Molecular Dynamics Simulation. The initial model from MODELER was optimized by energy minimization (EM) 14 15 and subsequent molecular dynamics (MD) 16 17 simulation in the force field of CHARMm 18 provided in DS. The initial model was solvated with the TIP3P model of water using the orthorhombic box with a minimum distance of at least 10 Å from any edge of the box to any protein atom. The solvated protein system was subsequently subjected to a thorough EM before MD simulation. Firstly, the water molecules of solvated protein system was energy-minimized by 2000 steps of steepest descent algorithm 19 while holding the solute frozen. Then, 5000 steps of conjugate gradient energy-minimization 20 of the whole system was carried out to remove close contacts and relax the system.
The system was then subjected to 2000 ps of heating from 50 to 300 K with a Harmonic constraint 14 imposed on the solute to allow for relaxation of water molecules. The following 2000 ps equilibrium run for the system was performed with distance Harmonic constraints. The production run was next carried out without any constraints in the NPT ensemble 14 with periodic boundary conditions for 10 ns at 1 atm and 300 K. During the simulations, all covalent bonds involving hydrogen were constrained using the SHAKE algorithm 21 so that a time step was set to 2 fs. Long-range electrostatic interactions were treated with the particle mesh Ewald (PME) method 22 . Finally, the output conformers were collected at 10 ps interval and the optimized model was saved for validation.
Validation of Model. The stereo chemical quality of HOMT structure was checked by Ramachandran plot using PROCHECK. 23 The PROSA 24 test was applied for the final model to check for energy criteria in comparison with the potential of mean force derived from a large set of known protein structures. Further, the compatibility of the model with its sequence was measured by Verify-3D graph 13 25 using Profile-3D module of DS. Finally, the root mean square deviation (RMSD) between the backbone atoms of HOMT and that of the template (IOMT) was calculated by Proteins Superimposing module of DS.
Docking of Ligands into the Protein. As mentioned above, the methylation of HMC catalyzed by HOMT needs a co-factor, SAM. Therefore, the ligands for docking consisted of HMC and SAM. The structures of HMC (PubChem ID: 25203738) and SAM (PubChem ID: 34756) were obtained from NCBI PubChem. 26 The binding sites between the protein and the ligands were identified by Binding Site tool of DS. After determining the binding sites, SAM and HMC was docked into the protein using CDOCKER 27 module of DS. The final docking model with the minimum binding energy and reasonable spatial conformation was chosen and then subjected to EM and MD simulation using the same method as that used for the initial model of HOMT.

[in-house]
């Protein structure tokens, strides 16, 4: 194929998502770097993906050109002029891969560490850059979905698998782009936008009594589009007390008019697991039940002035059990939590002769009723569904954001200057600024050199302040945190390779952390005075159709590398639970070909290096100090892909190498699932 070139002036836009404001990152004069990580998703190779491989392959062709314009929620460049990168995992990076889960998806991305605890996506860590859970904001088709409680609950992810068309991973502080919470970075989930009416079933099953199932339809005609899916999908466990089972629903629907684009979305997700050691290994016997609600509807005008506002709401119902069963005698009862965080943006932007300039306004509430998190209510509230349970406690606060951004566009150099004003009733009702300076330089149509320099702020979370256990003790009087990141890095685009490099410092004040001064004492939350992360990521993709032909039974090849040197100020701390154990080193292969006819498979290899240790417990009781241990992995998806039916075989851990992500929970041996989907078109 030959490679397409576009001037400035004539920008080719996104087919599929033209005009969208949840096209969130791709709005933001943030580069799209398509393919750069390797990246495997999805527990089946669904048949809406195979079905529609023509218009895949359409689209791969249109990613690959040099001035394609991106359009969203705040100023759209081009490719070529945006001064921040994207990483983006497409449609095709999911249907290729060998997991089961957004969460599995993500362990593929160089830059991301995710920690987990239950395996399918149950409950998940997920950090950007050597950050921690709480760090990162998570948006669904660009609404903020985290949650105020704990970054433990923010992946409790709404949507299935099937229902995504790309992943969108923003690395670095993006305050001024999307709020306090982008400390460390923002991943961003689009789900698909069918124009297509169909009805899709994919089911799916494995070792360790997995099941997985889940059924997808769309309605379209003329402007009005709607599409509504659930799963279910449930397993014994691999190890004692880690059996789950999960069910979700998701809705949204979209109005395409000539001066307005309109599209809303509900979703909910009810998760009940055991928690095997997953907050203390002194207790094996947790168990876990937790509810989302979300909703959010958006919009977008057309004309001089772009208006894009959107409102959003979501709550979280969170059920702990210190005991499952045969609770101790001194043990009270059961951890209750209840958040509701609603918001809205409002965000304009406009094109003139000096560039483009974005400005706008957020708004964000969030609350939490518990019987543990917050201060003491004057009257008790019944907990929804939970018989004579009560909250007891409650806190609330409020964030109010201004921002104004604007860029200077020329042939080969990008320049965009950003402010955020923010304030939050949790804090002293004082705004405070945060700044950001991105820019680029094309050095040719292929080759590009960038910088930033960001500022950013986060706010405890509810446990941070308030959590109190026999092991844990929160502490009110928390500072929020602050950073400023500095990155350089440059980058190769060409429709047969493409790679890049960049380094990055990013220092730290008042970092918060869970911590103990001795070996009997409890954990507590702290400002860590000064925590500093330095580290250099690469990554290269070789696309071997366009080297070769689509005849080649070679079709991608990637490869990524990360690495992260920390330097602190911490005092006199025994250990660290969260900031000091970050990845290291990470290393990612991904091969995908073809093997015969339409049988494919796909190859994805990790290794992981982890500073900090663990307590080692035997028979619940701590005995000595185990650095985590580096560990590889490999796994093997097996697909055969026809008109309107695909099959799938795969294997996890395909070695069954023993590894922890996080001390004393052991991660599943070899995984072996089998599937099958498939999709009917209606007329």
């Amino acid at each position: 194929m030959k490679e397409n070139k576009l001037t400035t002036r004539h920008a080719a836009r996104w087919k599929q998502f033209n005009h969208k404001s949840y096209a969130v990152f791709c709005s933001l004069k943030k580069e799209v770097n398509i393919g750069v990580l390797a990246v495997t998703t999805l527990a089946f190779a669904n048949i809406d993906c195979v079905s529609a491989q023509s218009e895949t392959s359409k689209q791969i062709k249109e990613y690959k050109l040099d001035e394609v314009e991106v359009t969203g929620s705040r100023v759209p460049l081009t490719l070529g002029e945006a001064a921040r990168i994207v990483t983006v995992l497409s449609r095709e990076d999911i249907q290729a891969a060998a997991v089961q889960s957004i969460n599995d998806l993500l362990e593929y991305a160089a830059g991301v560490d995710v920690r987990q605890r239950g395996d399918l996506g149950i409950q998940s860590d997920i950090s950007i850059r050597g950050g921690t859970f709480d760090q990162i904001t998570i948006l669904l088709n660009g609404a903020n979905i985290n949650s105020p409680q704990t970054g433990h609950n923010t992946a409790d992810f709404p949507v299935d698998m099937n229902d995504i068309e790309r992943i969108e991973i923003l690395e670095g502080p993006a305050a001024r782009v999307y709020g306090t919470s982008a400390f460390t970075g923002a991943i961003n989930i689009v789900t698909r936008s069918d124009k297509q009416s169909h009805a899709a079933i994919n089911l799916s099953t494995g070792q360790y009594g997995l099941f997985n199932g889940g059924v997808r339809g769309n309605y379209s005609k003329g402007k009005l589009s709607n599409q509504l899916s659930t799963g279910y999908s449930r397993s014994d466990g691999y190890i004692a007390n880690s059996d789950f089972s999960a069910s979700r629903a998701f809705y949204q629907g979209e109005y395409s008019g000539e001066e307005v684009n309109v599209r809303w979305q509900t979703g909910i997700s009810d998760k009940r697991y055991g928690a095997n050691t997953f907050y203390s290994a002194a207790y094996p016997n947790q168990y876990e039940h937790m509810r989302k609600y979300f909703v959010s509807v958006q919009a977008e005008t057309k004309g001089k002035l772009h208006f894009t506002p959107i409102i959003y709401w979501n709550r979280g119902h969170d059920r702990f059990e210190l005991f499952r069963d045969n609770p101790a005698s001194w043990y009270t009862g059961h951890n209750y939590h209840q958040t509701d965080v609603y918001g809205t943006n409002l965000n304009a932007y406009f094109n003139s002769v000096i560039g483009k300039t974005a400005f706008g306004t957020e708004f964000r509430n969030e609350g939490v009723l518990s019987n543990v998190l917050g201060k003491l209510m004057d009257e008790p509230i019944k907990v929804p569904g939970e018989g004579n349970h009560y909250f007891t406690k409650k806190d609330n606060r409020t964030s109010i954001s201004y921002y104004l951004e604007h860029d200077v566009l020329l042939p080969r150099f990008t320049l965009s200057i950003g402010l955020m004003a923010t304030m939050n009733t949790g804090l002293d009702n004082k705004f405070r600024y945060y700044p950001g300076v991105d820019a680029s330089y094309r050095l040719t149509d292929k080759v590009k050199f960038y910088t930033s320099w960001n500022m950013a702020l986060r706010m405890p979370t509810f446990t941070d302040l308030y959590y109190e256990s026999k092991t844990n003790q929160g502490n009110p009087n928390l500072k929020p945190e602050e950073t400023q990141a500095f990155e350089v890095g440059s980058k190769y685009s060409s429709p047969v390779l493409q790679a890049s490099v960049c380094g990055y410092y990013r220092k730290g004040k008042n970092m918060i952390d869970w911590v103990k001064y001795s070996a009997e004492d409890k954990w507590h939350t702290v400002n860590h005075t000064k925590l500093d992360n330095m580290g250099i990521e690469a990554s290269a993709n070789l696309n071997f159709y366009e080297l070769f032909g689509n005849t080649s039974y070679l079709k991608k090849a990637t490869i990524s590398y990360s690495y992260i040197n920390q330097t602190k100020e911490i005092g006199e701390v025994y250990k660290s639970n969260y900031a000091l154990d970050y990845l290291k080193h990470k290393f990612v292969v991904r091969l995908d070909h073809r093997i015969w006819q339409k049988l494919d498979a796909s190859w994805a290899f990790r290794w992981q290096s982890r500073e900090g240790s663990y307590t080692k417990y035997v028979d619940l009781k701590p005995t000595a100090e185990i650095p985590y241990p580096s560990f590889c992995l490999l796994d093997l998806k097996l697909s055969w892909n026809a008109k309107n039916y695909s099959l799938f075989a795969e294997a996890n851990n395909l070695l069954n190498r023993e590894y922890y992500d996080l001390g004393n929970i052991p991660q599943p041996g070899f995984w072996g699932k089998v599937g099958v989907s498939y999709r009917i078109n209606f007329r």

In order to study the substrate specificity of HOMT, the compounds norcoclaurine (PubChem ID: 440927), coclaurine (PubChem ID: 46878403), N -methylcoclaurine (PubChem ID: 440591), reticuline (PubChem ID: 439653), scoulerine (PubChem ID: 439654) and tetrahydrocolumbamine (PubChem ID: 25203738) obtained from PubChem, structures of which were similar to HMC, were also docked with HOMT and further subjected to EM and MD simulation using the same method as that used for HMC.
Results
Homology Modeling of HOMT. Amino acid sequence alignment showed that HOMT shared 41% sequence identity and 63% sequence similarity with IOMT, suggesting that they may share a similar overall structure. Both HOMT and IOMT were SAM-dependent O -methyltransferases 5 28 and the reactions they catalyzed were the methylation of similar compounds mediated by SAM as the co-factor. A number of potential active residues in IOMT were conserved in HOMT ( Figure 2 ), including those interacting with SAM and substrate, as well as those involved in the methyl transfer system. Based on the above considerations, it was reasonable to choose IOMT as a template for constructing a 3D model of HOMT. IOMT consisted of 353 residues (5-357) visible in the crystal structure and the first four residues were not visible. The 3D structure of HOMT, which consisted of 347 residues (4-350) omitting the first three residues, was constructed based on the crystal structure of IOMT.